Community's Halloween episode on Twitter or here on Blogspot on the night it aired, but I wasn't able to post about it until now because I was computerless all last week (thanks, creaky old PC--which stands for Piece o' Chit--for dying on me the week before and causing me to look like yet another Filipino who's late for everything, like this Halloween ep). "Introduction to Statistics" is so terrific it'll be staying in my DVR for a while. It's the funniest of the four Halloween eps NBC aired last Thursday night, as well as my favorite Community ep so far, thanks to elements ranging from Danny Pudi's side-splitting impression of Christian Bale's Batman to a B-plot about Shirley's divorce that allowed Yvette Nicole Brown to shine both comedically and dramatically.
In fact, everyone in the ensemble--including "Star-Burns"--got a chance to shine during "Statistics," which was written by Jon Pollack and Tim Hobert. I especially liked seeing Ken Jeong dial it down a bit as Señor Chang in this ep (shouting at the top of his lungs at his students every week was getting old). Did Donald Glover's Troy get his Delirious-era Eddie Murphy costume (complete with fake mic) from the same shop where J.D. and Turk copped their Eddie Murphy: Raw jumpsuits during Hobert's earlier series Scrubs? Gillian Jacobs looks so tiny inside the dowdy squirrel costume that Britta amusingly wears as a statement against slutty costumes (during the Community pilot, I was surprised to learn she's petite--I thought she was 5-foot-10 when I first saw her appear as a stripper in the TV spots for Choke). Too bad frequent guest star John Oliver was missing from the proceedings because I would have liked to have seen him somehow work in his Daily Show impression of a Long Island Guido.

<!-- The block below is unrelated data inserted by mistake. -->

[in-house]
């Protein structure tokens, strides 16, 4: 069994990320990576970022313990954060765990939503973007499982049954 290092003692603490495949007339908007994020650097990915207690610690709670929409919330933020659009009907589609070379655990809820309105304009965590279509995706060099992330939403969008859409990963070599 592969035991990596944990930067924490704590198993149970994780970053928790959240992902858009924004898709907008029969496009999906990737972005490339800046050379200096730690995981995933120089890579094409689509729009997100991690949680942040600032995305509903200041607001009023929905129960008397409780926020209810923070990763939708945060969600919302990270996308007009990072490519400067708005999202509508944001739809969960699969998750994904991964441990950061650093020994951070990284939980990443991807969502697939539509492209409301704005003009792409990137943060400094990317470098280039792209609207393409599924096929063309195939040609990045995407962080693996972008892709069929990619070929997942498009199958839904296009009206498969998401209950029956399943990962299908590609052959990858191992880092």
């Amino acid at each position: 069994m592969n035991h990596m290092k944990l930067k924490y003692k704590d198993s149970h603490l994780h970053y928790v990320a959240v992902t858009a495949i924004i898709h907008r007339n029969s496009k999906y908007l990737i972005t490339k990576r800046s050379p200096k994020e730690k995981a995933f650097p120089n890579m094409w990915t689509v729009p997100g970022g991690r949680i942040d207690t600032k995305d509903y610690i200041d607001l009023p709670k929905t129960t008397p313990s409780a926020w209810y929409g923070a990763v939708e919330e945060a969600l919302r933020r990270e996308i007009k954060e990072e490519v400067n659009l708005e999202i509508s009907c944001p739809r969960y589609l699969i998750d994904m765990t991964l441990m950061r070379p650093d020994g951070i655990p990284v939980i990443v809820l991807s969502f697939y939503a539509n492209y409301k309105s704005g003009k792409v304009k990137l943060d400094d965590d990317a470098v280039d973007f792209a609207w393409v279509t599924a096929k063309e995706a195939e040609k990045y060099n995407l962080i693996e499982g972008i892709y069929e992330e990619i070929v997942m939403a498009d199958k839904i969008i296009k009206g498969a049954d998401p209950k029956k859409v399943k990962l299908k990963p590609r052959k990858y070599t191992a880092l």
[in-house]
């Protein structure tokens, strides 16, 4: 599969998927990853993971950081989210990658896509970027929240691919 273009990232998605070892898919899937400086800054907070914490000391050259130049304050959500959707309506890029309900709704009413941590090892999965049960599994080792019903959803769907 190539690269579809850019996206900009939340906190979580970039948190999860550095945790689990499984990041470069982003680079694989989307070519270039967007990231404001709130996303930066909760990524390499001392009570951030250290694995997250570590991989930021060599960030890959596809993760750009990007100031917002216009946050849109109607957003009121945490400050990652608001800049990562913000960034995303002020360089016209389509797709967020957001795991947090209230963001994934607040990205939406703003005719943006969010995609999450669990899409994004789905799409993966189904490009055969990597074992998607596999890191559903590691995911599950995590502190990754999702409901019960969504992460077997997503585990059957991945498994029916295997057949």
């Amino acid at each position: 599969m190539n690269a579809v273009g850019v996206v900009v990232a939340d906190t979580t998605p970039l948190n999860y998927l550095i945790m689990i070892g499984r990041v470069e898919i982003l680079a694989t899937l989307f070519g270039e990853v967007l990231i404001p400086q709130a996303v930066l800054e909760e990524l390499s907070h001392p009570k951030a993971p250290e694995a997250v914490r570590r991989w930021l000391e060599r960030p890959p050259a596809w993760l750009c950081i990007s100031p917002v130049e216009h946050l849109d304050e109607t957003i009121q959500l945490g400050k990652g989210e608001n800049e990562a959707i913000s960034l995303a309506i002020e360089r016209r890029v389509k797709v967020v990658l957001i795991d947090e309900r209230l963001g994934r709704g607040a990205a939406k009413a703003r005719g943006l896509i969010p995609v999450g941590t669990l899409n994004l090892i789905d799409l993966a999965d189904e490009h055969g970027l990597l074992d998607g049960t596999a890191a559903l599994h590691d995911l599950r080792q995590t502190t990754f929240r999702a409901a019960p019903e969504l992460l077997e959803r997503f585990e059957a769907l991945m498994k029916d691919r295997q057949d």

The biggest surprise about "Statistics" was that it was directed by Justin Lin, whose indie work (Better Luck Tomorrow, Finishing the Game) I find way more interesting than his Fast and the Furious sequels, which I've never bothered to watch. One thing I've dug about Community as a single-camera comedy is that it has eschewed the mockumentary format of The Office and Parks and Recreation and opted for a more cinematic approach, particularly in sweeping crane shots of the Greendale Community College campus that would have made Johnny LaRue cream his pants. Because of Lin's involvement, "Statistics" is the most cinematic ep of the series so far. The strapping-a-camera-to-an-actor's-chest-to-simulate-a-bender trick during the Chevy Chase "tripping balls" sequence is reminiscent of Better Luck (I know, it's a camera trick that's been around since Mean Streets). And just when I thought I had my fill of Dark Knight parodies, "Statistics" pulled me back in. The director perfectly aped cinematographer Wally Pfister's camera angles from the film (I don't know who writes Community's original score music, but whoever does it nailed the essence of Hans Zimmer's Batman theme). Lin is a great addition to the series, so I was jazzed to find out from his You Offend Me You Offend My Family blog that he's slated to direct another Community ep. I'm always up for seeing more Asian Americans direct comedy so that Jay Chandrasekhar isn't all by his lonesome.